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Legio III Parthica

Bust of Septimius Severus. Archaeological Museum, Thessaloniki (Greece). Photo Marco Prins.
Septimius Severus (Archaeological Museum, Thessaloniki)
Legio III Parthica: one of the Roman legions. Its name indicates that it was recruited to fight against the Parthians.

Arguably, the third Parthian legion is the least known of all the legions of the Principate. It is certain, however that it was founded in 197  by the emperor Lucius Septimius Severus, together with two sister legions, I Parthica and II Parthica. Severus needed these units during his projected campaign against the Parthian Empire. The expedition was very successful and culminated in the sack of the Parthian capital Ctesiphon. According to the Roman historian Cassius Dio (Roman History, 55.24.4) the First and the Third remained in the region, because Severus annexed Mesopotamia (northern Iraq) and converted this area into a province. The second Parthian legion was transferred to the Alban mountain near Rome, where it served as the empire's strategic reserve., the online home of Ancient Warfare magazine
The capture of Ctesiphon on the arch of Septimius Severus. Model at the Museo nazionale della civiltà romana. Photo Marco Prins.
The capture of Ctesiphon on the arch of Septimius Severus. (Model at the Museo nazionale della civiltà romana; ©**)

Mesopotamia was not an ordinary province, because its governors were prefects from the equestrian order, not senatorial governors. Accordingly, the commander of III Parthica was not a senator but a Roman knight.

III Parthica was stationed in a fortress called Rhesaena on the Upper Chaboras (modern Khabur). Archaeological excavations, which may give more information about the legion's history, will be difficult because the site is in the military zone between Syria and Turkey. In fact, the frontier is almost through the site, which has, accordingly, a Turkish and an Arabic name: Ceylanpinar and Ra's al-'Ayn. However, there are coins with the legend LE III P S (Legio III Partica Severiana).

At Rhesaena, the Third controlled the road between the former Arabian principalities Edessa and Nisibis, and defended the empire against the Parthians or -after the fall of their empire- the Sasanian Persians. It is interesting to note that Rhesaena is far behind the actual frontier. Perhaps Severus was already experimenting with the system of defense in depth that was introduced by Gallienus after 260 and brought to perfection by Constantine I the Great.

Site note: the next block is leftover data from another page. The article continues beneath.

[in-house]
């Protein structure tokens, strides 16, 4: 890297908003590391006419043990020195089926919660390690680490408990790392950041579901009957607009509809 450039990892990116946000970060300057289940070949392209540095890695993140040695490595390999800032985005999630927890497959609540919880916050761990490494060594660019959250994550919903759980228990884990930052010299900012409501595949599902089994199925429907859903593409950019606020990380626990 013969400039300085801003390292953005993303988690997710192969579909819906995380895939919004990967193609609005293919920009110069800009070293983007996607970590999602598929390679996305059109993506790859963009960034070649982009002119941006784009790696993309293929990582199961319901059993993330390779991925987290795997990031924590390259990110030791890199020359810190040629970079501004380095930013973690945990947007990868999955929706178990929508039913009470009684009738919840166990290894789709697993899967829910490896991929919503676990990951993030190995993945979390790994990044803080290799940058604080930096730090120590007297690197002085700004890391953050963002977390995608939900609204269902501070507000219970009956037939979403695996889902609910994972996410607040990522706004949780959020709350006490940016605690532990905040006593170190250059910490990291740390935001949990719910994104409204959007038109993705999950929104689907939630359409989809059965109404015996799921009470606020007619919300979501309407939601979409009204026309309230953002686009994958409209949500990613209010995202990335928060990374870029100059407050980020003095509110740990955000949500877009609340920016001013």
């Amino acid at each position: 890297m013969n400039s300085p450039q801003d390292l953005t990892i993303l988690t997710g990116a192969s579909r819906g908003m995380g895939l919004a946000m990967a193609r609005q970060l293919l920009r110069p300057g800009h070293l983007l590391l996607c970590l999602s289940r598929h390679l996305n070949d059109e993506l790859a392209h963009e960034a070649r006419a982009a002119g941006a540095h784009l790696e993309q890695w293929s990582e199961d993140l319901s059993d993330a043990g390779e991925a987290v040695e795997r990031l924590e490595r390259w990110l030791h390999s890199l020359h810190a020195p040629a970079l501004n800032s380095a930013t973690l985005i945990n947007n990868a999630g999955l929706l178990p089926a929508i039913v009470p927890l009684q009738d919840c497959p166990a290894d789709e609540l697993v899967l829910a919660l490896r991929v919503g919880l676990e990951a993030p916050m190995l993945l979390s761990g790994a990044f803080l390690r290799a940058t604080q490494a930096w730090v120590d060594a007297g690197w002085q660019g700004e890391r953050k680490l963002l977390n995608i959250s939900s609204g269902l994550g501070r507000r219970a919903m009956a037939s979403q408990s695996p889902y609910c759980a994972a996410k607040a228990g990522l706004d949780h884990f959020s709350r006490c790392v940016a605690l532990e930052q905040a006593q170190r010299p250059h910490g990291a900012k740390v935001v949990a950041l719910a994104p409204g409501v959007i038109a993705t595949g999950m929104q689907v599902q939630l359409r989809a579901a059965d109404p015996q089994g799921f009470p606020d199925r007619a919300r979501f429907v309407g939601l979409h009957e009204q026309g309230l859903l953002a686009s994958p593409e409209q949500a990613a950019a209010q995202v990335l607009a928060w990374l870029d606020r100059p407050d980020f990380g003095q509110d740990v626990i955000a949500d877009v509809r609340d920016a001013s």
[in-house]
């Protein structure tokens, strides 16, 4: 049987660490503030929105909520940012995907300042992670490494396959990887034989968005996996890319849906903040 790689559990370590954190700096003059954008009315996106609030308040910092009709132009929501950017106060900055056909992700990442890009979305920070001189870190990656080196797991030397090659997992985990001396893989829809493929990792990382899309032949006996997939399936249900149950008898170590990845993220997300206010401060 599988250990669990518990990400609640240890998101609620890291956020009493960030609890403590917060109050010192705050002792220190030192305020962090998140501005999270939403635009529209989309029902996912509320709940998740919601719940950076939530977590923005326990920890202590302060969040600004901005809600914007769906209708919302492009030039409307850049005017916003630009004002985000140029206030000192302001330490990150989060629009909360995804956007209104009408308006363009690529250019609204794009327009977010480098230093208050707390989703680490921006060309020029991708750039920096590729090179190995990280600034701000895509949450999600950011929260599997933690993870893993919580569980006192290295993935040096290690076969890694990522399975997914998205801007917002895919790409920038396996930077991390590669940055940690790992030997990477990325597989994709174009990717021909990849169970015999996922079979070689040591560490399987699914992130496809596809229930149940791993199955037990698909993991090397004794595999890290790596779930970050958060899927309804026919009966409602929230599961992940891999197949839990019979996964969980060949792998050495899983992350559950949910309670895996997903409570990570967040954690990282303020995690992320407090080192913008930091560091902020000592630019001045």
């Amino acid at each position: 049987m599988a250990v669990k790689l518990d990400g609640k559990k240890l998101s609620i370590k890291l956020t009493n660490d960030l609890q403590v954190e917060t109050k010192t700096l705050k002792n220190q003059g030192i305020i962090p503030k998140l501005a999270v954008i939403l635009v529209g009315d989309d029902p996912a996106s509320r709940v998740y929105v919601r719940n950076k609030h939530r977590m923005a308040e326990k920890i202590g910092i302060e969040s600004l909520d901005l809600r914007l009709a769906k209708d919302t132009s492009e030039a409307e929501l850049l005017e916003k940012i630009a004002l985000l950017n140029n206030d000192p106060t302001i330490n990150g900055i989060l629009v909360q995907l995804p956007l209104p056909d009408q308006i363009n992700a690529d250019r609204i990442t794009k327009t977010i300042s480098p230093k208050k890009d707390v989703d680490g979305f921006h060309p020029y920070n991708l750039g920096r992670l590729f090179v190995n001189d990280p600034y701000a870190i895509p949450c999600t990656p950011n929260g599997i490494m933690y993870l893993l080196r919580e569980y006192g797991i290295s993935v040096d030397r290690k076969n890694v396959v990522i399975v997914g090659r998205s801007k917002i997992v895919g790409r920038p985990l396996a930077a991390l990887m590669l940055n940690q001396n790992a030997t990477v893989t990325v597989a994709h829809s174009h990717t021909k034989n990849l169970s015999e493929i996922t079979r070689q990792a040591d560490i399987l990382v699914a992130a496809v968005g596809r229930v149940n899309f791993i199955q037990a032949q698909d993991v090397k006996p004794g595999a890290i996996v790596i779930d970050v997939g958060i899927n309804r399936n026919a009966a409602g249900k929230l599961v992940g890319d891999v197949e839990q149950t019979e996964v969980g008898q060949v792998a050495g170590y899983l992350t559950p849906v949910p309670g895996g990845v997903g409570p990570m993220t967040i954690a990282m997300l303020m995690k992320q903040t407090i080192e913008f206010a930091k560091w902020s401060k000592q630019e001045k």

The Third must have taken part in the expeditions of third century, like the one led by Severus' son Caracalla and his successor Macrinus (217), and the war waged by Severus Alexander against the new, Sasanian Persian empire. The Sasanians had invaded the Roman empire in 230 and had installed an emperor in Emessa, but Severus Alexander was able to restore order and invaded Iraq. In 243, this war was renewed, and at Rhesaena, the Third legion, no doubt reinforced, defeated the Persian army.

Coins bearing the legend L III PIA may refer to this victory, and prove that the unit had received the surname Pia, 'pious'. Some caution, however, is in place, because similar coins were minted by Decius (249-251), who is not known for an eastern campaign. Other coins, from Sidon, suggest that veterans of III Parthica were settled in that city.

In 244, the Romans again invaded Iraq, but their emperor Gordian III died and was succeeded by Philip the Arab, who owed his throne to the Sasanian king Shapur I.

Relief of the Sassanid king Sapor, receiving the submission of the Roman emperor Valerian. Naqsh-i Rustam (Iran). Photo Marco Prins.
Philip (kneeling), Valerian
(standing), and Shapur
(relief from Naqš-i Rustam)

Even worse was to come. In 256 Shapur captured Satala (the fortress of XV Apollinaris), and two years later he reached the Black Sea and sacked Trapezus. When the Roman emperor Valerian tried to restore order and invaded Iraq, he was defeated and captured. Captive Roman soldiers were ordered to build a bridge at modern Shushtar. These Roman defeats are commemorated on several Sasanian rock reliefs.

However, under the emperors Odaenathus of Palmyra (261-267) and Diocletian (284-305), the Romans restored their fortunes and in 298, a peace treaty was concluded in which the Persians had to give up territories in northern Mesopotamia. The third legion must have played a role during these campaigns, but we have almost no information about them. A tantalizing piece of evidence is a gold piece that was found in the Roman theater of Orange, minted by the Gallic emperor Victorinus in 271, and mentioning LEG III PARTHICA. It is of course possible that a subunit was in the West, but it is not very likely.

It was not uncommon that subunits of a legion were sent to other parts of the empire. A speculator is known from Rome. The soldier who buried his son in Cilicia, however, was probably not on a foreign mission, because Cilicia is close to Mesopotamia. (It is also possible that this soldier belonged to I Parthica.) A soldier buried in Isauria, a notoriously unquiet region, may have been killed in action.

According to the Notitia Dignitatum (East, 35), written at the beginning of the fifth century, the third Parthian legion was at Apadna in Osrhoene, near the confluence of the rivers Chaboras and Euphrates.

According to the coin from Orange, the emblem of this legion was a centaur.


  • K.O. Castelin, The Coinage of Rhesaena in Mesopotamia (= Numismatic Notes and Monographs 108) (1946)
  • Emil Ritterling, "Legio" in: Realencyclopädie of Klassischen Altertumswissenschaft, XII (1925)
  • Catherine Wolff, "Legio III Parthica" in: Yann Le Bohec (ed.): Les Légions de Rome sous le Haut-Empire, tome I (2000), pp.251-252
© Jona Lendering for
Livius.Org, 2002
Revision: 25 Dec. 2007
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